Not long ago, Ouya represented a potentially disruptive threat to console gaming. The affordable $99 gaming console that was looking to borrow from mobile platforms in more ways than one had serious potential to hurt Microsoft (NASDAQ:MSFT) and Sony (NYSE:SNE) just as they prepare to release their respective next-generation consoles.

Instead of using bleeding-edge hardware coupled with a licensing model, Ouya opted for modest mobile ingredients typically found in smartphones and embraced Google (NASDAQ:GOOGL) Android for its extensive library of existing games. Ouya is also betting big on the freemium model, requiring developers to offer a free version of all games with the hopes that gamers will pay up for additional content of virtual goods.

Sadly, Ouya isn't living up to those lofty expectations. For most of the early developers that made the plunge to port their games to Ouya, it hasn't moved the needle in any meaningful way, according to a new report from IGN. Some developers are enjoying success, and fortunately Android games are extremely easy to port since Ouya runs on Google's platform.

There haven't been any blockbusters, though, and there aren't any exclusive titles that can convince customers to buy Ouya. The small company has recently launched a Free The Games Fund, putting up $1 million to match Kickstarter pledges, with the hopes of getting some exclusive content. Ouya had plenty left over after it was Kickstarted, since it overshot its goal by $7.6 million, so it's giving some back to the Kickstarter community.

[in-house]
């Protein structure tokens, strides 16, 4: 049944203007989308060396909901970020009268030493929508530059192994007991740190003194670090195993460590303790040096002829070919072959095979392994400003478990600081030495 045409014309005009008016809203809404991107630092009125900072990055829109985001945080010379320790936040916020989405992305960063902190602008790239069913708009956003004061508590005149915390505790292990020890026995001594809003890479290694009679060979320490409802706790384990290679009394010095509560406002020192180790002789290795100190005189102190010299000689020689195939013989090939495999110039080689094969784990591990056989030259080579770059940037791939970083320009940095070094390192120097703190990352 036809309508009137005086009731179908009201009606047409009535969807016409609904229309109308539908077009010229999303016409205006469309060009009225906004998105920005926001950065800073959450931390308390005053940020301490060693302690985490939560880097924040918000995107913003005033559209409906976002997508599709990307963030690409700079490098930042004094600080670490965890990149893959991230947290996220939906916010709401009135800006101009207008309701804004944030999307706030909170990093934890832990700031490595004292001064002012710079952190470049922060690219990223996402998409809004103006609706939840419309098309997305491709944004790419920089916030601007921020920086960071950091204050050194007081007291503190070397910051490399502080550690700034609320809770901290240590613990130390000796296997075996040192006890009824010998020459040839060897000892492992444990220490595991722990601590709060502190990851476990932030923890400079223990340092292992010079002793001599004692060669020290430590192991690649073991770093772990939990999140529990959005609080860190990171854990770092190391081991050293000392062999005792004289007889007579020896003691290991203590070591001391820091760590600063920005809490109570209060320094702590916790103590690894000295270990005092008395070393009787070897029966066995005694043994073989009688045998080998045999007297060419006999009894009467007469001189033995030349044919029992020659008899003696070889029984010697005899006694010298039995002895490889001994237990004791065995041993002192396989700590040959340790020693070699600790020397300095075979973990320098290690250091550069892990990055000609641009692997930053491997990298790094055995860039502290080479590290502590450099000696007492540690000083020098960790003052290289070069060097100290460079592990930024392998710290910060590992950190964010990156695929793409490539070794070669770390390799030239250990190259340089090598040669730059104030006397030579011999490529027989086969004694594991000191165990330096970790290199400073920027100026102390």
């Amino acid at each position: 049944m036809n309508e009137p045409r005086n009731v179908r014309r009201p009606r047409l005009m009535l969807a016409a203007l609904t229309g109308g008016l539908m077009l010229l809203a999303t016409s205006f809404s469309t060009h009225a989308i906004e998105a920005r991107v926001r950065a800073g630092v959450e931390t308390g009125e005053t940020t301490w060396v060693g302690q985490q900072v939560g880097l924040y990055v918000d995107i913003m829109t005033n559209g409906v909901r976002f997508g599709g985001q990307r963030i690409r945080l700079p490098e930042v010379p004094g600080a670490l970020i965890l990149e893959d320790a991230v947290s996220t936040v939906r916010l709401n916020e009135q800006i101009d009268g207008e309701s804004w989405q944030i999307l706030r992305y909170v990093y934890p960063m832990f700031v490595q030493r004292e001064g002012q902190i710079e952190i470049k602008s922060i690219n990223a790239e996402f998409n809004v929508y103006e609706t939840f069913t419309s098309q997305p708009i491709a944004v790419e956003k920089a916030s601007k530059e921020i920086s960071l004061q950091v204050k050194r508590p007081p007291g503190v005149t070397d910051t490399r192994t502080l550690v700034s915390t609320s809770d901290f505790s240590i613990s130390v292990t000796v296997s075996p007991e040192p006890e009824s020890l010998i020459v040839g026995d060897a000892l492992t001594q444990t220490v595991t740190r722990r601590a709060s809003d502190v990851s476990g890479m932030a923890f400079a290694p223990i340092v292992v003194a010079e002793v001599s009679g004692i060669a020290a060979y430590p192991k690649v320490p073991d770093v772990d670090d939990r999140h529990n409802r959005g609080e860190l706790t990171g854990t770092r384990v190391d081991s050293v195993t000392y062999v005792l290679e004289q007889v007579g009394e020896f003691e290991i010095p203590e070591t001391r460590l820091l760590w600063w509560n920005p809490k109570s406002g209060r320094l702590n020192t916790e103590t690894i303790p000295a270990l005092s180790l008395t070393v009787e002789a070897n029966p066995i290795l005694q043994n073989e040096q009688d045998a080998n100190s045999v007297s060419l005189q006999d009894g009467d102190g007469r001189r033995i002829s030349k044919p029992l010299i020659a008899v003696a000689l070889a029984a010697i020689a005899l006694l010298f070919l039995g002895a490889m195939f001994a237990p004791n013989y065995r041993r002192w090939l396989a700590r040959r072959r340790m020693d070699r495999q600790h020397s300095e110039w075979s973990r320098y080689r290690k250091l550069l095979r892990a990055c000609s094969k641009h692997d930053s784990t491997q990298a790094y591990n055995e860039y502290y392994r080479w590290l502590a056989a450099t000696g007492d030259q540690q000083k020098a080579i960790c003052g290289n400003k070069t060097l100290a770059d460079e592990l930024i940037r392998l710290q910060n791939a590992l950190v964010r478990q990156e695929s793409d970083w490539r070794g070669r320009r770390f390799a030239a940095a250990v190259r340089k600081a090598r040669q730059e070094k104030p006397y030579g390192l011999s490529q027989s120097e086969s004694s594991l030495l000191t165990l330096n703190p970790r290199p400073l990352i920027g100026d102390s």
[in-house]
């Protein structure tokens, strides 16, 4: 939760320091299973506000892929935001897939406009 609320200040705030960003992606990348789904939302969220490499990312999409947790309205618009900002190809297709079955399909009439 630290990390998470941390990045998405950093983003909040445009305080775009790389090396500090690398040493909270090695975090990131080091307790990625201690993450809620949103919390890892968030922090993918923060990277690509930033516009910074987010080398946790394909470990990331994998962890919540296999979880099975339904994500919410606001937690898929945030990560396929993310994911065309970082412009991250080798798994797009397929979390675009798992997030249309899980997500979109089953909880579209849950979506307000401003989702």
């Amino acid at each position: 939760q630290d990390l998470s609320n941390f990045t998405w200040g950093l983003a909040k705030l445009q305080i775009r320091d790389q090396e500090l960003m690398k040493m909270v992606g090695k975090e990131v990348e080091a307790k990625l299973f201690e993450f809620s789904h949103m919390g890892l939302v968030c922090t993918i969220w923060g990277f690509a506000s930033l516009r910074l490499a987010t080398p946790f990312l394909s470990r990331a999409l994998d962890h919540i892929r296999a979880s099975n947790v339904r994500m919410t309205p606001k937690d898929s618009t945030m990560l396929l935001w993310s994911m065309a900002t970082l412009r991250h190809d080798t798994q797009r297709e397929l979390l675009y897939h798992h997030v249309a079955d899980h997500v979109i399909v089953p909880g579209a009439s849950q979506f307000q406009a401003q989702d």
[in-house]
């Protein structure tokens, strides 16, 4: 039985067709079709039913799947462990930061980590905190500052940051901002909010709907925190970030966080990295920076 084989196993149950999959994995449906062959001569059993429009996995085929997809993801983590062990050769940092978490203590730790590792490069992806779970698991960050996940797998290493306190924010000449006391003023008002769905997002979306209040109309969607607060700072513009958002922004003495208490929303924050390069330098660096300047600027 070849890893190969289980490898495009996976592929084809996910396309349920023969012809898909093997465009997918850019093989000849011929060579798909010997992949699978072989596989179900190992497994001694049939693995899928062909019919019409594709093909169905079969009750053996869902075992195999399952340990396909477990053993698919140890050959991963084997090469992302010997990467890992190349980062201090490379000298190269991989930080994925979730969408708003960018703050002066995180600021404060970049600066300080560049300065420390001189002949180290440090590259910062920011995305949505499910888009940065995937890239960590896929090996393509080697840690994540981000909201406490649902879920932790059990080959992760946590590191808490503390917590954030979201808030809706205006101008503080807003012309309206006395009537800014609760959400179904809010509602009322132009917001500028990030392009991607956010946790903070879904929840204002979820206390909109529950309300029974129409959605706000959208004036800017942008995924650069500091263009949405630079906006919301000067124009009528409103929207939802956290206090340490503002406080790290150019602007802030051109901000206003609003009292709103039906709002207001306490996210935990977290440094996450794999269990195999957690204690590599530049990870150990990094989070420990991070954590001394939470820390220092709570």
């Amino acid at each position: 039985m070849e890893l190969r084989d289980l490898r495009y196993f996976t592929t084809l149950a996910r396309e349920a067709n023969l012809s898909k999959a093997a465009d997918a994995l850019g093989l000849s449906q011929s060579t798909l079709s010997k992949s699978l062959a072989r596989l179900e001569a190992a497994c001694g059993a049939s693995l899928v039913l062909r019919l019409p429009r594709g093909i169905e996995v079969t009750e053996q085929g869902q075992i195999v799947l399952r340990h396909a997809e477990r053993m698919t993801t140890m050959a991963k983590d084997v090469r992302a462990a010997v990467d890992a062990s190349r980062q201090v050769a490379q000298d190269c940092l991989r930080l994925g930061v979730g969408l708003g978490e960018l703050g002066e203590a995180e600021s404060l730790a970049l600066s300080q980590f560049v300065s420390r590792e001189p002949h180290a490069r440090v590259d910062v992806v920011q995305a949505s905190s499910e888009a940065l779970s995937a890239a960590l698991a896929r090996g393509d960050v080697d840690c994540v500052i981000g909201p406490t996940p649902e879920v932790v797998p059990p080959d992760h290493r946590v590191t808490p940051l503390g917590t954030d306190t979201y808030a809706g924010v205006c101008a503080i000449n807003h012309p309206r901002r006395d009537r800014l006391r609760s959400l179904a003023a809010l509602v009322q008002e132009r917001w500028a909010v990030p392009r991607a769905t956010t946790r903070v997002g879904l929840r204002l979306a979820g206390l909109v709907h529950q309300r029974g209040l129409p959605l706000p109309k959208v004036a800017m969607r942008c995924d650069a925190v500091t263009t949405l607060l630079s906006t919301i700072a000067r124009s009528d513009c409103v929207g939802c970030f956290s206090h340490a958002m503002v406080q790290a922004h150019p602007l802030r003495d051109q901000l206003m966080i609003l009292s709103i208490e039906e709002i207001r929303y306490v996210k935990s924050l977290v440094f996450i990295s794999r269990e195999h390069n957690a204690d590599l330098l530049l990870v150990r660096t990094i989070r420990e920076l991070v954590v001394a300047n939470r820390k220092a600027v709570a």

Ouya's biggest weakness is the overall quality of titles available, with some already straining the NVIDIA Tegra 3 processor inside. The Motley Fool's senior tech analyst, Fool Eric Bleeker, also wasn't overly impressed with the console's execution, since the hardware isn't top-notch and the available titles are similarly mediocre.

Microsoft has already sold out of Xbox One preorders, after it reversed course on its initial strategy. Following Microsoft's early backlash, Sony had increased its internal forecast for the PlayStation 4, and there's no word to whether or not the Japanese company subsequently reduced its estimates after Microsoft's reversal.

As the Xbox One and PlayStation 4 prepare to hit the market later this year, Microsoft and Sony can rest assured that the Ouya won't be stealing sales.

This article represents the opinion of the writer, who may disagree with the “official” recommendation position of a Motley Fool premium advisory service. We’re motley! Questioning an investing thesis -- even one of our own -- helps us all think critically about investing and make decisions that help us become smarter, happier, and richer.